To James Hansen (and his fellow 350 ppm-ers):
You make a compelling case we must ultimately return atmospheric concentrations of carbon dioxide to 350 parts per million to avoid catastrophic climate impacts (see “Stabilize at 350 ppm or risk ice-free planet, warn NASA, Yale, Sheffield, Versailles, Boston et al“).
But you have made an uncompelling case about how President-elect Obama should go about achieving 350 ppm in your new draft essay Tell Barack Obama the Truth — The Whole Truth and in previous essays (see here). You are, for instance, overly dismissive of cap-and-trade and overly enamored of a carbon tax, when, in fact, neither holds any prospect whatsoever of achieving your goal. Your discussion of as-yet non-commercial 4th generation nuclear technologies is equally off the point, as we’ll see.
If the truth is that we must have a target of 350 ppm, then you must be equally truthful in insisting on national and international policies that could achieve that goal. So far, you haven’t. Nobody has.
I have yet to seen anybody lay out just what is required to achieve 350 ppm from an energy technology and policy perspective, so let me do so here using the incredibly demanding carbon targets from your paper:
[Note: Sadly the ship has sailed on your blue line. We hit global carbon emissions from fossil fuels of 8.5 billion metric tons (GtC) in 2007, according to the Global Carbon Project (see here).]
Absent such specificity, everything else is pure handwaving. The simplest tool for explaining the scale of the solution is the much misunderstood “stabilization wedges” approach of Princecton’s Socolow and Pacala (technical paper here, less technical one here, my discussion of its analytical problems here). Used properly, it is almost as good as an expensive economic and energy model (see “IEA report, Part 2: Climate Progress has the 450-ppm solution about right“).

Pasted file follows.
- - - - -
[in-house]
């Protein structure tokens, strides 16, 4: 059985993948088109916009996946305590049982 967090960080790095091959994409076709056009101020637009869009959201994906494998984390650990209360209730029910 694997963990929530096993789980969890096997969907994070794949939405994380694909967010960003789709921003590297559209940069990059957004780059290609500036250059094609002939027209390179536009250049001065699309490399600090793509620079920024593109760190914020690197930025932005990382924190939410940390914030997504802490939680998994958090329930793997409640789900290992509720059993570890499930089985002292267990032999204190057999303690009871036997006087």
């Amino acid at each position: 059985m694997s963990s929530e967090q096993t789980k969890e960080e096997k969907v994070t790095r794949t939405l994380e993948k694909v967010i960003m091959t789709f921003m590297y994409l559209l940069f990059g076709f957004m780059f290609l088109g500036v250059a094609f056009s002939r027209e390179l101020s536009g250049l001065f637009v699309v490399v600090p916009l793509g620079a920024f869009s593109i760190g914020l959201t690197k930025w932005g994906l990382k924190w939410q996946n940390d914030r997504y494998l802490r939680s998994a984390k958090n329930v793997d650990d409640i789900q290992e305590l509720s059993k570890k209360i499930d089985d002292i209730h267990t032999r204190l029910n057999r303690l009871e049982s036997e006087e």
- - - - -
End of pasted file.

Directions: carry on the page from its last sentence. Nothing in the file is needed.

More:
Wedges are strategies that reduce emissions steadily until they achieve a 1 GtC/year saving — in 50 years in Princeton’s original framework, but for those in a hurry like all of us now are, it must be less.
The bad news about 350 ppm is that you need some 18 standard (50-year) wedges from 2010 to 2060, if I’m reading your paper right — plus a whole lot more after that — just to be on a path to get back to 350 ppm in 2150. The really bad news is that, to achieve your frontloaded reductions from shutting down all traditional coal plants in the next two decades, you need eight of those wedges by 2030.
Why is this bad news? Three reason:
- An individual wedge is a staggering amount of carbon-free energy
- There isn’t political support to do even a single 20-year wedge today.
- Doing eight such accelerated wedges simultaneously is far beyond the capability of the market on its own no matter how high a carbon tax you impose.
Here is one possible list of all the (20-year) wedges the world must achieve simultaneously starting almost immediately: